To avoid the risk of replicating many of the mistakes the Japanese made in their acquisitions of property in Australia in the 1980s and 1990s,prospective foreign investors in Australian rural assets should undertake extensive due diligence before securing an asset. There also needs to be a greaterappreciation by these investors of the different and often greater risks of making such investments so often naturally affected by fluctuations in commodityprices, the impact of drought and changing dynamics in geopolitics.
Lawyers experienced in agribusiness can provide comprehensive and necessary reports on the legal implications in the purchase of such assets. That is a given. However, what is often overlooked is a similar level of due diligence in relation to the nature, extent and workability of rural assets. Foreign investors in rural assets should appoint an experienced consultant to provide a comprehensive commercial report regarding the asset before acquisition. A report, as a threshold issue, should provide the prospective investor with objective guidance as to the historical financial performance of the asset which of itself ought to demonstrate the peaks and troughs such assets usually experience in performance. Suitable corporate financial modelling is recommended.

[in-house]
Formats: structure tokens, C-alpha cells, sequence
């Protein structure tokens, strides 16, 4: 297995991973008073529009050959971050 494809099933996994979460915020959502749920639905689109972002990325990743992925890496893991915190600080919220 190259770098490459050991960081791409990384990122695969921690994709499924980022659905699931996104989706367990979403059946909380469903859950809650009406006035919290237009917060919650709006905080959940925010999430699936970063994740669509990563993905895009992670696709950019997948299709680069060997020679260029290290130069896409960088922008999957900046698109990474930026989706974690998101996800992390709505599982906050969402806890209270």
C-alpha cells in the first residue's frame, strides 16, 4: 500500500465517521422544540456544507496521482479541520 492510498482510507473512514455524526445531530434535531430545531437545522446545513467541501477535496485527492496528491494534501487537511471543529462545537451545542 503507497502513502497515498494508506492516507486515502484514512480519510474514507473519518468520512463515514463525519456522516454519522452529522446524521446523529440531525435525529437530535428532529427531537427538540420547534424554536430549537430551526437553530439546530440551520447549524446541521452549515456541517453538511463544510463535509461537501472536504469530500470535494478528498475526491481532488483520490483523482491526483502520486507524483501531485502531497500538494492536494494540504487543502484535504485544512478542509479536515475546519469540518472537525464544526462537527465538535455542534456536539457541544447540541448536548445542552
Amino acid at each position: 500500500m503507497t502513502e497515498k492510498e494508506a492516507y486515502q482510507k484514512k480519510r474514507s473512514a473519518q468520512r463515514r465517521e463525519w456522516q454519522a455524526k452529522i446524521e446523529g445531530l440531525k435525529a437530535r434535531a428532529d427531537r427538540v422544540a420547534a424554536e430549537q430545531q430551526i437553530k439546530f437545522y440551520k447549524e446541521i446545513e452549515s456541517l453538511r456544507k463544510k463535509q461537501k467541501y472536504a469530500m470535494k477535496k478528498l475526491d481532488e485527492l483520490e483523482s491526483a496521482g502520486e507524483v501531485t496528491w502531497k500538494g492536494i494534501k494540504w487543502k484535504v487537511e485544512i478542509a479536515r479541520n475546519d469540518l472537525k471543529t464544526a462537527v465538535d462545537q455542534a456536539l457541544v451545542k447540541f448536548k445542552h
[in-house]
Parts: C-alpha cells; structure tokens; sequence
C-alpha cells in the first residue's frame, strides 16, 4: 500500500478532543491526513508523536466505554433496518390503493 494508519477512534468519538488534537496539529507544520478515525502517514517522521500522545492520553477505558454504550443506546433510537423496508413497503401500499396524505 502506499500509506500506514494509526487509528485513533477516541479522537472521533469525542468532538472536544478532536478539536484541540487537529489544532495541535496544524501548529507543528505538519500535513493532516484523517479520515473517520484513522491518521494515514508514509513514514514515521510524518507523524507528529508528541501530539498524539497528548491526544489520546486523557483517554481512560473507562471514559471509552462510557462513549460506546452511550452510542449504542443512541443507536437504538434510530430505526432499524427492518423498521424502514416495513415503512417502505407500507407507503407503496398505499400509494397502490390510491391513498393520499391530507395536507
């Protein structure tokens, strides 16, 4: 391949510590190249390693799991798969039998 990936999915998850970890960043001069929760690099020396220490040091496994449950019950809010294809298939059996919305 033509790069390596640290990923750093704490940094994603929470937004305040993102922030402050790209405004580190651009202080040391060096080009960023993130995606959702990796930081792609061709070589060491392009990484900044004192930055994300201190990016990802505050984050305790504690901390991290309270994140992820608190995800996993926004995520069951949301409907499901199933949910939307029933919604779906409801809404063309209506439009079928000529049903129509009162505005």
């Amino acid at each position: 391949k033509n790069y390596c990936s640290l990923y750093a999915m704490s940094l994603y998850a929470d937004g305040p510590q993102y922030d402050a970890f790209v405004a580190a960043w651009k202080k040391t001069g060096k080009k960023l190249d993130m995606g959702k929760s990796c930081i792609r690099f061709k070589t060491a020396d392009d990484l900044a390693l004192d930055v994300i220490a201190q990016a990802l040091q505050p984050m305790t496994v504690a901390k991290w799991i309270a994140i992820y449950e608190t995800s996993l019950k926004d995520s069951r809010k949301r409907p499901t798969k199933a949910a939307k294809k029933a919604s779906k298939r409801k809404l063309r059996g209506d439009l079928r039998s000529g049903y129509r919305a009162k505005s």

The first question an investor in rural property needs to ask themselves is whether the target asset is likely to meet their objectives. Those objectives may be financial, provide a link in a supply chain, or be complementary with like assets in other locations.
Investors should not assume that, for example, any cattle property can satisfactorily run the breed or types of cattle that the investor will seek to use on the property. Access (and the cost of access) to selling yards and slaughter facilities, and adequacy and access to water also need to be considered. There are a myriad of different commercial issues according to the industry concerned. There are other critical issues to consider. Very often such an investor will need to hire local management and workforce. The investor will need to be well satisfied that the management and the workforce are suitable and experienced to run such an operation.
The ClarkeKann Agribusiness Group would be happy to make recommendations for an appropriate consultant to provide due diligence services in respect of a proposed acquisitions.